Hackaday Prize Entry: Economical Bionic Leg

When it comes to high-tech bionic legs for amputees, all the cool stuff is titanium, carbon fiber or other, more exotic materials. With carbon fiber “blades” all the rage, it’s easy to forget that simpler technologies still work, and could be made to work even better with the addition of some inexpensive electronics. The Economical Bionic Leg project is the result of that idea.

Project creators [PremJ20] and [G.Vignesh] aren’t kidding about bringing the cost of these bionic legs down. The target goal is $60 per, with stainless steel and silicon rubber as a cheaper alternative to carbon fiber — the rubber would be molded to fit the amputated region. The heart of the project is a Particle Photon development board, with a flex sensor and accelerometer monitoring the prosthesis and supplying data to the cloud. It’s essentially a basic prosthetic leg with a monitoring system built in. Placing a sensor cuff on the regular leg, the artificial limb’s flexibility can be fine-tuned to match the two.

Will this inexpensive bionic leg ever compete in the Olympics, like [Oscar Pistorious] run in the 2012 London event? Probably not — the tech that goes into artificial limbs has the same amount of material science going into it as F1 racing and turbojet design. Still, this is a very cheap way to bring tech into something that desperately needs to be cheaper, and it’s a great Hackaday Prize entry, to boot.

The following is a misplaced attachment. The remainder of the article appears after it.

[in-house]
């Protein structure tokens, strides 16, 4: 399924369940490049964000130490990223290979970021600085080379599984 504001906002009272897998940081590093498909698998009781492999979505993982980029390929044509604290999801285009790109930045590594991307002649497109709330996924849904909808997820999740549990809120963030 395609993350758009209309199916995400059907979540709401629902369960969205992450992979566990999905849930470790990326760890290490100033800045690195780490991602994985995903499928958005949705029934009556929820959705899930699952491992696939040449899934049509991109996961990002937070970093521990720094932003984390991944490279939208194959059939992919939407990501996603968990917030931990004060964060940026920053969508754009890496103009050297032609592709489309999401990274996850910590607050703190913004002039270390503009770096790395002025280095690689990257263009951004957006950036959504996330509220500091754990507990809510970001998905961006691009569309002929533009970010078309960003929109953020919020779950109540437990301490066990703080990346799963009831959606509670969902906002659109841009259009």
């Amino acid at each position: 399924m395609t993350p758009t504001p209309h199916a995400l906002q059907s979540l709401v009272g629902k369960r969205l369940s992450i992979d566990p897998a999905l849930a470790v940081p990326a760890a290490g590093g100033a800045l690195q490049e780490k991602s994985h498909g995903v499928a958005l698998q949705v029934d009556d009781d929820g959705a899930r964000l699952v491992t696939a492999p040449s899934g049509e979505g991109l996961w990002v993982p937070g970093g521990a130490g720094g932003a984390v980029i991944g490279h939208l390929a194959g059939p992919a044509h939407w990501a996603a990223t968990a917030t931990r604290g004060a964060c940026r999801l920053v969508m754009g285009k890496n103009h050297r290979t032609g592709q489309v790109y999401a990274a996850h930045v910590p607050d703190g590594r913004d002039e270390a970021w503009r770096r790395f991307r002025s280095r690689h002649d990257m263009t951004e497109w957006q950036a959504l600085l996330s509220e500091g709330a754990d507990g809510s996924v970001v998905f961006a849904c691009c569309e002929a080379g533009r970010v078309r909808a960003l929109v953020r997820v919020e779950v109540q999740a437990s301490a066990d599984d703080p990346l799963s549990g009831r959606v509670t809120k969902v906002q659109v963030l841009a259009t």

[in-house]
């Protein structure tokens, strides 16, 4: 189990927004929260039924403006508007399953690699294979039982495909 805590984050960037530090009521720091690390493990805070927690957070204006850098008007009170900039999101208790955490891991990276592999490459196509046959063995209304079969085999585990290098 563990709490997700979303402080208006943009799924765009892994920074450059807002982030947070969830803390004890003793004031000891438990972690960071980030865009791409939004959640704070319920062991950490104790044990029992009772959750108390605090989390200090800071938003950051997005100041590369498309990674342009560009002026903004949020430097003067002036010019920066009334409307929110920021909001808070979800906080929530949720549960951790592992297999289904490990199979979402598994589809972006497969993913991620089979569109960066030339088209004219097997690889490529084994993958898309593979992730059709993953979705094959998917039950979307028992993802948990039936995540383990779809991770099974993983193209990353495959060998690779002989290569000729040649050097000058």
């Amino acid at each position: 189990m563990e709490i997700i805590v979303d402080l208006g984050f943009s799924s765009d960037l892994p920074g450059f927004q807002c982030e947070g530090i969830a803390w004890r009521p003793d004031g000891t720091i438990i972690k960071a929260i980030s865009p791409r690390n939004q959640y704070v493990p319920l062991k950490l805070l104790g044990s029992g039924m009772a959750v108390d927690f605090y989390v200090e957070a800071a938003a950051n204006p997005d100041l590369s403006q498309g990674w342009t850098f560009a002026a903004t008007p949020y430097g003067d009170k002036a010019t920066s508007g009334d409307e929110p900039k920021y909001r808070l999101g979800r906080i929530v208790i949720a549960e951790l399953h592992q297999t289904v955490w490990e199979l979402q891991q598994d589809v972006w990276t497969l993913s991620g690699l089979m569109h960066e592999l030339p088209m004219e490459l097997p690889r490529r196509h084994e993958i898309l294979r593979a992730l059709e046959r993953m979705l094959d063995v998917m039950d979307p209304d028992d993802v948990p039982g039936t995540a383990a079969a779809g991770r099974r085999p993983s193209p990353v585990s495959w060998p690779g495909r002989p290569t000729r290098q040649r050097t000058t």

Head-Up Display Augments Bionic Turtle’s Reality

There’s a harsh truth underlying all robotic research: compared to evolution, we suck at making things move. Nature has a couple billion years of practice making things that can slide, hop, fly, swim and run, so why not leverage those platforms? That’s the idea behind this turtle with a navigation robot strapped to its back.

This reminds us somewhat of an alternative universe sci-fi story by S.M. Stirling called The Sky People.  In the story, Venus is teeming with dinosaurs that Terran colonists use as beasts of burden with brain implants that stimulate pleasure centers to control them. While the team led by [Phill Seung-Lee] at the Korean Advanced Institute of Science and Technology isn’t likely to get as much work from the red-eared slider turtle as the colonists in the story got from their bionic dinosaurs, there’s still plenty to learn from a setup like this. Using what amounts to a head-up display for the turtle in the form of a strip of LEDs, along with a food dispenser for positive reinforcement, the bionic terrapin is trained to associate food with the flashing LEDs. The LEDs are then used as cues as the turtle navigates between waypoints in a tank. Sadly, the full article is behind a paywall, but the video below gives you a taste of the gripping action.

Looking for something between amphibian and fictional dinosaurs to play mind games with? Why not make your best friend bionic? Continue reading “Head-Up Display Augments Bionic Turtle’s Reality”

Pneumatic Rotary Vane Joints Lend A Gentle Helping Hand